The objectives of the MSC are to develop methods required for first principles multiscale multi-paradigm based predictions of the structures and properties of proteins, DNA, polymers, ceramics, metal alloys, semiconductors, organometallics and to apply these methods to design new materials for pharma, catalysis, microelectronics, nanotechnology, and superconductors.
In the Molecular Programming Project (MPP) at the California Institute of Technology and the University of Washington, scientists will develop new computer science principles for programming information-bearing molecules like DNA and RNA to create artificial biomolecular programs of similar complexity.
The Nanosystems Biology Cancer Center (NSBCC) is organized to take advantage of the state-of-the-art in chemistry, materials, and physics of nanotechnology science and engineering, the state-of-the-art in systems biology approach to health and disease, and the state-of-the-art in the science, technology, and clinical applications of cancer biology.
Motivated by the goal of encoding arbitrary mechanical function into nucleic acid sequences, the lab is working to develop computational algorithms for the analysis and design of equilibrium and kinetic properties of nucleic acid systems. In the laboratory, we are focused on constructing molecular sensors, transducers and motors for therapeutic, bioimaging, and transport applications.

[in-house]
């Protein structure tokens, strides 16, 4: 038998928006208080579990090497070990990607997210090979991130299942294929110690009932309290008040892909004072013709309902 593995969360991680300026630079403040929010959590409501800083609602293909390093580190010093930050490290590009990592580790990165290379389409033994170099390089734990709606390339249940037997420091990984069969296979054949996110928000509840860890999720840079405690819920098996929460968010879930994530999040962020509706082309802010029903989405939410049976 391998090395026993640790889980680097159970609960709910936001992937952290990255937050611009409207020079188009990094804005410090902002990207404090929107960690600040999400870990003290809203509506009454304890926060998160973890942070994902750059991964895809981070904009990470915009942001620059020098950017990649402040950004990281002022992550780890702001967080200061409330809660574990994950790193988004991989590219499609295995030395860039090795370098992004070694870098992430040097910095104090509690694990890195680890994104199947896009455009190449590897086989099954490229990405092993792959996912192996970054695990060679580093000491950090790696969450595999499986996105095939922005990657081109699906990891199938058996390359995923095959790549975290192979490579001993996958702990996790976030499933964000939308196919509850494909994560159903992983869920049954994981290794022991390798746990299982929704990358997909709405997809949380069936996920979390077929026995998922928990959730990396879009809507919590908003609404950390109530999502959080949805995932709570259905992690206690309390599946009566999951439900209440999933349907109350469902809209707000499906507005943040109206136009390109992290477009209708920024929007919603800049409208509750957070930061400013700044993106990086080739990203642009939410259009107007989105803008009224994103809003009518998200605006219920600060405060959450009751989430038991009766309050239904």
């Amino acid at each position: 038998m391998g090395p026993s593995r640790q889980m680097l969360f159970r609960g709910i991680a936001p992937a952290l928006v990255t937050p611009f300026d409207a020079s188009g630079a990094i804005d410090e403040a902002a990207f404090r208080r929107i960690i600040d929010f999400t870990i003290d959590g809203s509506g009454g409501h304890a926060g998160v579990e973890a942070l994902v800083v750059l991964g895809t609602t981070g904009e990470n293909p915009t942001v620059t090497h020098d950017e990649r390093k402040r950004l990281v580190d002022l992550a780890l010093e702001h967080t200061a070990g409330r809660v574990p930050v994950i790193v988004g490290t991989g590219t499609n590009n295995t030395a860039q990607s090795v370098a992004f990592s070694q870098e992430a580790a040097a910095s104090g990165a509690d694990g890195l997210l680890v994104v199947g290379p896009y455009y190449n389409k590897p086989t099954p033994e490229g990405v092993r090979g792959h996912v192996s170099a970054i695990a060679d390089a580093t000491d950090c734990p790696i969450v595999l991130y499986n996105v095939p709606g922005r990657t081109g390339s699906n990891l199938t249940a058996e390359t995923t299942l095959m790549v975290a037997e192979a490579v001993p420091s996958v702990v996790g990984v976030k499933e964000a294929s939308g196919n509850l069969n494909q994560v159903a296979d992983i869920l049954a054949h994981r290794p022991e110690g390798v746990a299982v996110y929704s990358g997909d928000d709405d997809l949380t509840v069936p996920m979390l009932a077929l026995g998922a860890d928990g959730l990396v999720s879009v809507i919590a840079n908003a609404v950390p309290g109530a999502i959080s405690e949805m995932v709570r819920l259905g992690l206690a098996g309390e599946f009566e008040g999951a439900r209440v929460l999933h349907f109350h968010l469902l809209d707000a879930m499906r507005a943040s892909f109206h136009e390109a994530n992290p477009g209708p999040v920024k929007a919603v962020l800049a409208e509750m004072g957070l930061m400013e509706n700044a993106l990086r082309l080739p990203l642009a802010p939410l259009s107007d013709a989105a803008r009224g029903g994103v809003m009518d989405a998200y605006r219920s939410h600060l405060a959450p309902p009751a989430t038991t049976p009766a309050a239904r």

The University of California, Los Angeles and University of California, Santa Barbara have joined to build the California NanoSystems Institute (CNSI), which will facilitate a multidisciplinary approach to develop the information, biomedical, and manufacturing technologies that will dominate science and the economy in the 21st century
This site is designed to be a platform for sharing information on nanotechnology and related activities in California along the nano-industry value chain, providing updates on law, policy, and regulatory initiatives that could potentially impact the development or use of nanomaterials in California.
The Center for Silicon System Implementation (CSSI) is focused on all aspects of integrated system design and manufacturing that spans from network-on-achip architectures to self-adaptable analog and digital circuits, to ultra low-power nano devices, bio chips, and the CAD methodologies that enable them.
Carolina Institute for NanoMedicine (CINM) was established in 2010 as an umbrella program to support multidisciplinary nanotechnology research among investigators from variety of backgrounds including College of Arts & Sciences, UNC Eshelman School of Pharmacy, and UNC School of Medicine. The goal of CINM is to improve human health by enhancing the scientific knowledge as well as the transition of basic research discoveries into clinical trials. CINM harbors two centers: The Carolina Center of Cancer Nanotechnology Excellence (C-CCNE) and The Center for Nanotechnology in Drug Delivery (CNDD)
The center's mission is to pursue an integrated science and engineering program by utilizing emerging carbon nanotechnology to develop new materials, devices and systems. One of their unique strengths is applying advanced synthetic methods to the development of advanced carbon nanomaterials with well-defined, multidimensional structures for multifunctional applications, including electrochemical energy conversion and storage.